Much like Hypnos, I have been mulling over the Wii Overlords article for the past few days. Much of the discussion I have read has focused on the viewpoint of the author. Certainly, as the brother of one of the designers for Gears of War he is not unbiased.
My initial reaction to the article is one of great caution. The urge to cater to the hardcore element of the industry is one fraught with danger. One could look at the state of comic books in the United States to see the state of an industry that has done exactly that for the past twenty years. Sales are down to a fraction of what was achieved, and the actual media has been marginalised. Certainly it is not due to a lack of interest in the product; even mediocre movies based on comic books regularly earn blockbuster status in the theatres.
While the video game industry is not a direct comparison, over the past five to ten years it has increasingly catered to the so-called hard-core element. Sales have not yet suffered, but competition has narrowed (both in terms of focus and the number of companies providing products) and budgets have continued to increase. Continuation along the same path could be a very unwise decision, economically.
However, there may be a valid point of core concern within the argument. At the very least, he brings forth some interesting questions. In truth, I do not think the concern is truly about hardcore versus casual but rather a focus on game design choices. What importance should technological advancement play in video games design?
The recent focus on hardcore gamers has gone hand-in-hand with a near religious adherence to advancement. This makes sense, in as much as those players are more likely to be people who will have the latest multi-channel audio systems, large flat-panel HDTVs, and computers running five-hundred dollar video cards. This approach has clearly worked in some ways. Games aimed at this market are very pretty. The production standards are high.
But I must stop and wonder, right now, why is such advancement tied to game design so closely? I cannot think of any other industry where this is true. In most cases, a revolution in design will happen in two ways. First, someone working on a product will consider a piece of technology and how it can make the product better, easier, more efficient, or more impressive. The internet was not a piece of technology developed for fiction writers, but they have managed to utilise it quite well to further their craft.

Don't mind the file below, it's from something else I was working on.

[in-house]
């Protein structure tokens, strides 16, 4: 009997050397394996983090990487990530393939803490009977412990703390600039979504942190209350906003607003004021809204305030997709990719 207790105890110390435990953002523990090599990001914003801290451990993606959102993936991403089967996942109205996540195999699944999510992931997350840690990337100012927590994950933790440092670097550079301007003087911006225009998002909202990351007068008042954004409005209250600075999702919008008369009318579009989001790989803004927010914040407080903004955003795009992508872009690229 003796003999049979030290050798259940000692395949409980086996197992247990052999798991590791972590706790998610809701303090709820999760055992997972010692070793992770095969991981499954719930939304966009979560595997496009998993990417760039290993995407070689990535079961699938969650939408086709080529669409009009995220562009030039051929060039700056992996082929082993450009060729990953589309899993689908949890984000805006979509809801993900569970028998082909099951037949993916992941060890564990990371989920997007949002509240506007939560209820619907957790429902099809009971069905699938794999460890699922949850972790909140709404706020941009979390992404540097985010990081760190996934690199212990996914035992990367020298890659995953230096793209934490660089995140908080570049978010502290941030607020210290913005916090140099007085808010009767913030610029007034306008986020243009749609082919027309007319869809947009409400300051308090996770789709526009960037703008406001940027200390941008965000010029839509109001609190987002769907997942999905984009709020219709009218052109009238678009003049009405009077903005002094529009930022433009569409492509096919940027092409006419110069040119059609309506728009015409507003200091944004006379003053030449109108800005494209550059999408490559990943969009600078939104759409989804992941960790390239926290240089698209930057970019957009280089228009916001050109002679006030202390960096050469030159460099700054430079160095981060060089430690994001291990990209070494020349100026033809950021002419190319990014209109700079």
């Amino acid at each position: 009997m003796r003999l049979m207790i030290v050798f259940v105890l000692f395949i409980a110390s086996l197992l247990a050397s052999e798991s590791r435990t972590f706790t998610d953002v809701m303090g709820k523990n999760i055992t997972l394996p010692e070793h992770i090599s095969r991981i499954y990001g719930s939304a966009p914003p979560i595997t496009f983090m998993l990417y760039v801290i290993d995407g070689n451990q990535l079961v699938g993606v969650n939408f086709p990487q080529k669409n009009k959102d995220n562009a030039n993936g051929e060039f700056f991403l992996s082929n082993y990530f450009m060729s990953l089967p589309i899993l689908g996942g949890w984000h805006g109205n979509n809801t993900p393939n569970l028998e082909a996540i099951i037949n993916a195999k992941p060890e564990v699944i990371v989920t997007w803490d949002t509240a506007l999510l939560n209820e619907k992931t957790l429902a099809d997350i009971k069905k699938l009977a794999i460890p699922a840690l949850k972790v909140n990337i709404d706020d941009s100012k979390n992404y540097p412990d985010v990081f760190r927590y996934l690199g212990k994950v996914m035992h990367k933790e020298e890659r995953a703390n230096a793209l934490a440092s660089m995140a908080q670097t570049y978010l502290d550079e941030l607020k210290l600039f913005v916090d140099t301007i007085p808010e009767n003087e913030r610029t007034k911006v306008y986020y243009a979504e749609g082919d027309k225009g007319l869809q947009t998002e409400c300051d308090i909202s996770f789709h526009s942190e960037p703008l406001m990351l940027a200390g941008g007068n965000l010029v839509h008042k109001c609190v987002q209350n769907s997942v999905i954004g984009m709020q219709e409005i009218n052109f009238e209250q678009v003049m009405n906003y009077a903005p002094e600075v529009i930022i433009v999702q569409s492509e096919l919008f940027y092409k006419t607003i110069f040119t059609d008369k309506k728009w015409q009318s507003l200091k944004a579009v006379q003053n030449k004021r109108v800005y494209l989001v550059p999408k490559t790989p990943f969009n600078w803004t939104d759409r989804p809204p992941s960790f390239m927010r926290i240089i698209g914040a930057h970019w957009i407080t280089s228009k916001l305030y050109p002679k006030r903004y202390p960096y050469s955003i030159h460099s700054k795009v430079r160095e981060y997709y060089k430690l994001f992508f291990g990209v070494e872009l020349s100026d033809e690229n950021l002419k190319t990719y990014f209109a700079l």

Second, a creator will want to do something and be force to figure out how to do it. In some cases, this leads to technological innovation. You can see this with movies, as new technology is developed to make special effects more impressive.
In both cases, the creation comes first; technology is a tool, not a directive. In video games, the paradigm seems to be backwards. Technology drives the game design. What this sadly seems to generate is a situation where emphasis is put upon the technology and not the design itself.
We can look at Gears of War as an illustrative example. During this year's Game Developer's Conference, it did quite well in the Game Developer's Choice Award, winning awards for technology, visual arts, and game of the year. Afterward, there was a bit of discussion among the Ringers about the appropriateness of these choices. When I finally got a chance to play the game, this discussion crystallised itself.
Gears of War is a visually impressive game. I am sure it does quite well with the technology it uses. However, as a game, the design felt very dated. The third-person action setting is not innovative and despite the addition of a few interesting manoeuvers it felt derivative of many games that have come before. In comparison to the other options available, it seems the award was more for popularity than innovative design.
While I do appreciate pretty games, I must question why so much energy is dedicated to utilising new technology rather than pushing the boundaries of design. I honestly cannot see, as the overlords article, that the hardcore game design truly provides an in-depth and unique experience that truly utilises the advantages of video games. While I may enjoy the occasional console RPG, I usually do not find the storytelling, characterisation, or immersion to be any more advanced than a choose-your-own-adventure novel. In many cases, even that amount of branched storytelling is too much.
I shall explore some design choices and options next time, as I am more sure that, contrary to what the article argues, technological adherence is detrimental to good game design rather than an enabler.